Go Green recommends that Council allocate 17.5% of that sum, roughly $4,200, to start the program. Included in that sum would be the purchase of 12 or 13 Town-owned receptacles.
In year two and thereafter, the Committee proposes using a tiny portion of each year’s tax revenues to cover the program’s very minimal ongoing costs” which would also be partially offset by fines generated by stricter enforcement of existing littering laws.
Town Council responded positively to the report and Go Green proposal and in the next several weeks will consider when and how to implement it.
New Hires and Promotions
Town Administrator Martha Semmes reported that Tim Cole had officially joined the Town Staff as Facilities & Maintenance Supervisor on August 21. “He has jumped into his role with enthusiasm, “ Semmes told Council, “already completing a miracle cleanup and reorganization of the Town Shop.”
On September 18, Kristina (“Tina”) Staples of Linden, Virginia became the Town’s new Administrative & Accounting Assistant.
Mark Davis has been hired as a part-time Middleburg Police Officer, filling the part-time slot formally held by Officer Jason Davis.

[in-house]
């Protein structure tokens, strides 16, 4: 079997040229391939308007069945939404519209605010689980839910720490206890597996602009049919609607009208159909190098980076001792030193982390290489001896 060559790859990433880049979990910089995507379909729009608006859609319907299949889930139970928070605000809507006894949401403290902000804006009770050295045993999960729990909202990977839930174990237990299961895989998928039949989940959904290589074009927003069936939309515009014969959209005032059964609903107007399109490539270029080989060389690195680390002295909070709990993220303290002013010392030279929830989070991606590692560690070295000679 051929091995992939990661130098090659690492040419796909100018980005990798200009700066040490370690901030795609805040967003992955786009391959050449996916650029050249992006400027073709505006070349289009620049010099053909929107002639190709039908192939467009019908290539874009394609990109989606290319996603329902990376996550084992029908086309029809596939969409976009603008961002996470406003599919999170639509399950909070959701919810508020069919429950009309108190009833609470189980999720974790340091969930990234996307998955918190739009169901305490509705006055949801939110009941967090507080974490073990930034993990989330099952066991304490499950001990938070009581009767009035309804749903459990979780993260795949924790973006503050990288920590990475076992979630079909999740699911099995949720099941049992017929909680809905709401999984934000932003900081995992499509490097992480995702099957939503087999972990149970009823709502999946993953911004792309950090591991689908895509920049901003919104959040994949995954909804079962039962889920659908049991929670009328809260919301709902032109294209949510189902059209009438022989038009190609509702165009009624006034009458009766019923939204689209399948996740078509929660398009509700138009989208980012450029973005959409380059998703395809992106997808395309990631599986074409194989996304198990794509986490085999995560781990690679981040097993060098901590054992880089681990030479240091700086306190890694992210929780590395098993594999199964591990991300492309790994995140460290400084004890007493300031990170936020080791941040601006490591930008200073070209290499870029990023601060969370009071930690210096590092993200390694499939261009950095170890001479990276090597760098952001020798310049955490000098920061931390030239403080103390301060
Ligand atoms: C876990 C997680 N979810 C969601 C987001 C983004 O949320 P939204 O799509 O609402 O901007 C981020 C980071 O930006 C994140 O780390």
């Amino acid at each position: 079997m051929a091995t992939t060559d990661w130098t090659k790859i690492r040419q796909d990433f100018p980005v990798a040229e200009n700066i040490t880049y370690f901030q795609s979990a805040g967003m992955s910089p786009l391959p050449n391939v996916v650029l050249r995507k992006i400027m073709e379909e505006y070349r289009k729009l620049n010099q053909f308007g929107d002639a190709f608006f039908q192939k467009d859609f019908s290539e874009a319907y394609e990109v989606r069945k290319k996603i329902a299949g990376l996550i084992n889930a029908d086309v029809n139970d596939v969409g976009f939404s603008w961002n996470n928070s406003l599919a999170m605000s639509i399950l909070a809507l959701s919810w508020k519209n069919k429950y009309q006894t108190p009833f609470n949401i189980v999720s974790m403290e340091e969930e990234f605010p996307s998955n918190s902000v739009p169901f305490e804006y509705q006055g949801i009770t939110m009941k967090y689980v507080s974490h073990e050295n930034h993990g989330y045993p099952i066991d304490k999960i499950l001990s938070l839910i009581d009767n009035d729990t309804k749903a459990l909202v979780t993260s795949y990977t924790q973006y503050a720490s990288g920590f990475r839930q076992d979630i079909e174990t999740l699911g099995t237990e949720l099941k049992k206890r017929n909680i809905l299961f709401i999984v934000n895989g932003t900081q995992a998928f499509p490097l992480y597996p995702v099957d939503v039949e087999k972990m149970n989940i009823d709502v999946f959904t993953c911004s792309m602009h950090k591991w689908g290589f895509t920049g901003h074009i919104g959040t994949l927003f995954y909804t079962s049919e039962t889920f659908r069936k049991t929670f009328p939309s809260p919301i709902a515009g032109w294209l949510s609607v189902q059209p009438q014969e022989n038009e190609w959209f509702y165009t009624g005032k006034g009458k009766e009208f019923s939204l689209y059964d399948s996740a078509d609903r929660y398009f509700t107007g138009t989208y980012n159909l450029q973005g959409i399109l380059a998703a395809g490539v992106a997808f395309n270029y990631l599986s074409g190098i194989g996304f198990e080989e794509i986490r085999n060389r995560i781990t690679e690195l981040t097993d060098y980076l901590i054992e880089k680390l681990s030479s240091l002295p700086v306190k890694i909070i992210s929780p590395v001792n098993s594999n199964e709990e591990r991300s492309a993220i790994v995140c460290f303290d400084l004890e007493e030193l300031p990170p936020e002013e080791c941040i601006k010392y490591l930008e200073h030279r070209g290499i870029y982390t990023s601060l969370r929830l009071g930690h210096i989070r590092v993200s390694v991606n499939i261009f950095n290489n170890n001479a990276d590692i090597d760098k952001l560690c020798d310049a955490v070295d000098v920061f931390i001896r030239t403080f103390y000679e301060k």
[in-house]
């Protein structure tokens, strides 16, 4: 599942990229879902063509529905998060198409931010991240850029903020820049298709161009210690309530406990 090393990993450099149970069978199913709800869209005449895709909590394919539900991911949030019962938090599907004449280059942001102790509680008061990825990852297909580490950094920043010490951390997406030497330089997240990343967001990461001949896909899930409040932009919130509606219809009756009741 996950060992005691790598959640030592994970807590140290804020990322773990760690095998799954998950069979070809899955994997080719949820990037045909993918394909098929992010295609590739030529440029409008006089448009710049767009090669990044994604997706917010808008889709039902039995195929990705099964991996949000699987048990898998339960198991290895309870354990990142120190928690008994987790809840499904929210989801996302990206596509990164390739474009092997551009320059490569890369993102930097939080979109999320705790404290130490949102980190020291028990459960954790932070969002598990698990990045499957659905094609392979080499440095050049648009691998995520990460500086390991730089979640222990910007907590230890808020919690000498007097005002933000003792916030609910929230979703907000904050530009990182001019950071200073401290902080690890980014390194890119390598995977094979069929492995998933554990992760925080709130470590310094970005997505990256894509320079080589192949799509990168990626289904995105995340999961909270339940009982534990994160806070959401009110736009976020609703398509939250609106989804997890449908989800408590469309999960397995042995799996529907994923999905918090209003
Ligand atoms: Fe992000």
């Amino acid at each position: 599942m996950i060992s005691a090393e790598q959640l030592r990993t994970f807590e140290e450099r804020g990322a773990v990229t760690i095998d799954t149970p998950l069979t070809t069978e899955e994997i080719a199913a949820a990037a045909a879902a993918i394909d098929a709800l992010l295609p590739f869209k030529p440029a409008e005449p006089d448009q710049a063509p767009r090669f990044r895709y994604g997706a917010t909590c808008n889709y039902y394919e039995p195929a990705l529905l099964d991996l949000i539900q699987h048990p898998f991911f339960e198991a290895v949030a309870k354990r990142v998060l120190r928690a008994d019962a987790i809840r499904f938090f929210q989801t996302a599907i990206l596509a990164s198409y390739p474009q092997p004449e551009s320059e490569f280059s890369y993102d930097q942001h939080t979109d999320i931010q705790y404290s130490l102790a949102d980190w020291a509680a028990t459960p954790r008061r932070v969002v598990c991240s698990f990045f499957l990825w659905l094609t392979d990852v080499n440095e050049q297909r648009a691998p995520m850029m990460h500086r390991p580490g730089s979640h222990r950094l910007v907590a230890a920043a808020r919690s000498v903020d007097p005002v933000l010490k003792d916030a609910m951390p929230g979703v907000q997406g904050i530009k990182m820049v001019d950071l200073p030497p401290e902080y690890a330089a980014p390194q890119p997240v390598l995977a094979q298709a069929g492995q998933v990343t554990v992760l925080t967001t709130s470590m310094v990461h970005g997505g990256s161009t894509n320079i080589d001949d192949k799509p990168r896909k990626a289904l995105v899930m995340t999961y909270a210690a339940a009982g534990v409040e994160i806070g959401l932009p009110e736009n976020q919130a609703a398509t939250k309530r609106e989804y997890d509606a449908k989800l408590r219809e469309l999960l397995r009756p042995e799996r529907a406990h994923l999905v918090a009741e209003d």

Jason Davis has been promoted to full-time Middleburg Police Officer
Police Chief A.J. Panebianco has also promoted two of his officers.
Heather Fadely adds two stripes to her uniform, promoted from Officer to Police Corporal.
Officer Jay Hollins is now Police Lieutenant Hollins, Chief Panebianco’s senior line officer.
The Town’s efforts to restore and maintain historic Asbury Methodist Church on Jay Street continue apace. Town Administrator Semmes and Town Attorney Martin Crim are drafting a contract with low-bidder Cochran’s Stone Masonry “to complete a phase 1 stabilization project designed by the project engineer.”
Cochran’s specializes in historic preservation and has done work on “some of America’s most treasured buildings,” including James Madison’s Montpelier, the Lee family’s Stratford Hall, and the Tomb of the Unknown Soldier.
Middleburg in Social Media
Bendure Communications, the Town’s public and media relations contractor, reports that the number of people following the Town on FaceBook continues to grow, reaching roughly 500 people each day. A post on Salamander’s 4th Anniversary reached 1,600.